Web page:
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Discussion Starter · #1 ·
How often, if ever to you unload your clip? I know I have worn out the clip on my .22 rifle by leaving it loaded all the time. I keep my pistol in my truck and it is always loaded. Should I empty the clip every week, month, or does it matter? Can I reload right afterwards or should I let it sit empty for a while??
 

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You'll find varying opinions on this. The general consensus is that springs wear due to cycling. Leaving one loaded for extended periods of time is reported to be better than loading and unloading every day. I have read reports of magazines being found that have been loaded for decades and they still work just fine. Understand that this is what I have read, I haven't done this experiment myself.

Personally, I run ammo through my HD and CCW guns several times a year, but the guns I compete with have sometimes hundreds of rounds put through them in a week. I've been competing for over 20 years and never had a mag spring failure. These mags are loaded over and over.

Probably what ever you decide to do will be just fine.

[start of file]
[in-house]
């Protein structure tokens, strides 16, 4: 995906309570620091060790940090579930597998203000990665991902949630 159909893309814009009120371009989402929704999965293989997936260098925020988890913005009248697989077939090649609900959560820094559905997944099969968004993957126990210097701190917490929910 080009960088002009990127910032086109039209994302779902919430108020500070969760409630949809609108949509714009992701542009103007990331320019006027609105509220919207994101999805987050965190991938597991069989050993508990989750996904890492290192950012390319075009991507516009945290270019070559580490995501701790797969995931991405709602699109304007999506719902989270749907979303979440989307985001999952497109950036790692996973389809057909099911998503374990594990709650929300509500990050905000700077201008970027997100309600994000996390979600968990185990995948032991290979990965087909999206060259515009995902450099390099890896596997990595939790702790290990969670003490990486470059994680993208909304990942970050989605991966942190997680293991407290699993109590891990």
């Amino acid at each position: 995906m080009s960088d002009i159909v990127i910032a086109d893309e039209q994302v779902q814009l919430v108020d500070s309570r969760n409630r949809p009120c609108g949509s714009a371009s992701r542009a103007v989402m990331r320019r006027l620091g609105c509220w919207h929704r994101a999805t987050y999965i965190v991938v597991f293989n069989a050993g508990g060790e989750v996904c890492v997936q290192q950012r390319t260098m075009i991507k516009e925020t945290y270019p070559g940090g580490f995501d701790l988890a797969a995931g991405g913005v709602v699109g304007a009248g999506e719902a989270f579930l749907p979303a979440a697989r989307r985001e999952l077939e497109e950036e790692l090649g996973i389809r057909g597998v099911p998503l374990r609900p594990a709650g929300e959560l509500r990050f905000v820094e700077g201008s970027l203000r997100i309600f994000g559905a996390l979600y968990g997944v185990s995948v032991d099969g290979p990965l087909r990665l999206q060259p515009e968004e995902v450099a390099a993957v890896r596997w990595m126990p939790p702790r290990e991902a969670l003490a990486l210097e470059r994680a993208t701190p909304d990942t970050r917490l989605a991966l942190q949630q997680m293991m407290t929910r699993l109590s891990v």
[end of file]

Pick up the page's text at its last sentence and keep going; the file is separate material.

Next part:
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I was reading something about this a couple of weeks ago on another website, but I don't remember which one. Basically they were saying that if it is a newer gun, that the springs should hold up to the tension, older model guns may have more of a problem with the springs breaking. The reason why the newer ones hold up better was because of the the new technologies & metals used to make the springs. I don't really know other than what I have read though.
 

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Discussion Starter · #4 ·
Thanks for the info!! I do not shoot it very much, just want it to be ready Heaven forbid I ever have to pull it!!
 

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Thanks for the info!! I do not shoot it very much, just want it to be ready Heaven forbid I ever have to pull it!!